Steely Dan once famously mocked “show business kids makin’ movies of themselves.” If “Jungleland,” directed by Max Winkler, son of the actor Henry, is any indication, those kids should stick to that pursuit because they don’t have a clue about other people.
The film features two brothers, one a soft-hearted boxer, the other a would-be operator who should have looked out for his sibling. No waterfront figures in this tale by Theodore Bressman and David Branson Smith, with Winkler.
Charlie Hunnam’s Stanley has “managed” the fighting career of his brother Lion (Jack O’Connell) to the extent that Lion is banned from legitimate sport. The two now inhabit a boarded-up house in what looks like a 1980s Springsteen album ghost town.
A loan shark, whom Stanley owes (of course), waves the promise of a big payday at a bare-knuckle match on the other side of the country. The catch: The brothers have to shuttle a surly young woman named Sky (Jessica Barden) to Reno and deliver her to another degenerate criminal.
These three hardscrabble Americans are played by British actors. Their work betrays no condescension, and only a little self-flattery. Hunnam’s characterization is the most experimental, based on the proposition: “What if Channing Tatum, but with a beard?”
During their grittily picaresque road trip, Lion becomes attached to the bumptious Sky, and the brothers start to feel bad about delivering her to certain doom. The sweaty clichés enacted along the way are uniformly tired and ultimately offensive. A love scene near the movie’s finale, Winkler’s vision of sex among the underclass, is a caricature that could comfortably fit in the new “Borat” movie.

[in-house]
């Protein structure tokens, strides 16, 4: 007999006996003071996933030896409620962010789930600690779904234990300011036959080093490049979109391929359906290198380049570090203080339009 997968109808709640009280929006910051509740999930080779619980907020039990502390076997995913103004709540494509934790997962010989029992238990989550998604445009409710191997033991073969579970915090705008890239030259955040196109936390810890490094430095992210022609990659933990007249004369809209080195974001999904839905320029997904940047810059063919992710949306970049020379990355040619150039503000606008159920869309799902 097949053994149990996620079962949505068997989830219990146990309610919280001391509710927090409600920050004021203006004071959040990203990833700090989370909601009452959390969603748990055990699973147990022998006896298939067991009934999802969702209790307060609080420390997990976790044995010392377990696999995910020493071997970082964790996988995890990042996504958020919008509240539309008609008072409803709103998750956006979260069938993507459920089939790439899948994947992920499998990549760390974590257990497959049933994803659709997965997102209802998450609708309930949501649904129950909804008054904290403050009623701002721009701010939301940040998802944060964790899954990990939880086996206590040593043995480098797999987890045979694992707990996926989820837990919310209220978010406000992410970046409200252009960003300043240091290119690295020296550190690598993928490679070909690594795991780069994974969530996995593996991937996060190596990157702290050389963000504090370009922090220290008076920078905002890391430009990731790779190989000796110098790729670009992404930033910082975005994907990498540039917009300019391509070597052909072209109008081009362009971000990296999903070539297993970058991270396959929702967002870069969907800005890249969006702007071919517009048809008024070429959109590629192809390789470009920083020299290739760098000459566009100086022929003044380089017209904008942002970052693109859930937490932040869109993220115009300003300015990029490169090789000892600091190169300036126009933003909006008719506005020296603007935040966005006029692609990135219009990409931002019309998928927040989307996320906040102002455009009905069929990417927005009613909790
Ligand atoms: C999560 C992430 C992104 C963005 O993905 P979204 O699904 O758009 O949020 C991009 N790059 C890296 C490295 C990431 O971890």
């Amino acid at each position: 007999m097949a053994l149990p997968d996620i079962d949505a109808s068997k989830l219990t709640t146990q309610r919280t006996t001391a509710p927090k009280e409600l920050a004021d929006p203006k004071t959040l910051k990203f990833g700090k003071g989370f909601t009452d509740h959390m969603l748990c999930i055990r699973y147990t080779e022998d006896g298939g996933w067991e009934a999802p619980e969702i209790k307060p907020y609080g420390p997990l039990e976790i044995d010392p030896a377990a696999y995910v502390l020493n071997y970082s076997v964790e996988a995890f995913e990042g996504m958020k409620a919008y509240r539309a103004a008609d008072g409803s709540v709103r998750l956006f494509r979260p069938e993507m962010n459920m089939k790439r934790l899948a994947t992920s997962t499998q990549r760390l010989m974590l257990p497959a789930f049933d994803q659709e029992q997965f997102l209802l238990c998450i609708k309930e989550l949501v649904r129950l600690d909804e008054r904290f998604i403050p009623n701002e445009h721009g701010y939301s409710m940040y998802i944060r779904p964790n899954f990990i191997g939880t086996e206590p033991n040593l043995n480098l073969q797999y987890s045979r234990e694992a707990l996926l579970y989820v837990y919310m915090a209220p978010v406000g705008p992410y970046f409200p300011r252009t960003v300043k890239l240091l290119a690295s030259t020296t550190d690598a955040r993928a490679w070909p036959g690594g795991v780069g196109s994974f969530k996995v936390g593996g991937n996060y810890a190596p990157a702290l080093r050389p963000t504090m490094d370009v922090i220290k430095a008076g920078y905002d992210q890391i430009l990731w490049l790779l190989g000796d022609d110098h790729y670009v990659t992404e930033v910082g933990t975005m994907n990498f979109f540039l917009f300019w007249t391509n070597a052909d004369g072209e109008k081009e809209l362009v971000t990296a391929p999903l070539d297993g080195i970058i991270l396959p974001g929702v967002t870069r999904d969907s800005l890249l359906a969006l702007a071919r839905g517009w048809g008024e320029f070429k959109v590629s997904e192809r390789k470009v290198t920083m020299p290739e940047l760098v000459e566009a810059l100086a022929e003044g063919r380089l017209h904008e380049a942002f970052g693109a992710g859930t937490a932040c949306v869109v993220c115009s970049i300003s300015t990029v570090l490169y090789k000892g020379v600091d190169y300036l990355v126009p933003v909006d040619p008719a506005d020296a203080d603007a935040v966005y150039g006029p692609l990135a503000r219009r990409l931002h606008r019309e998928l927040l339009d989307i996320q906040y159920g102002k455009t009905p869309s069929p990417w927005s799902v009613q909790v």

Speaking of Springsteen, the movie pulls out his cover of Suicide’s “Dream Baby Dream” for the movie’s supposed-to-be-searing fight-scene finale. “Come on and open up your heart,” he sings. In any other context one might. Here, the only reasonable response is, “I’m good, thanks.”
Rated R language, violence, sex. Running time: 1 hour 30 minutes. In theaters. Please consult the guidelines outlined by the Centers for Disease Control and Prevention before watching movies inside theaters.
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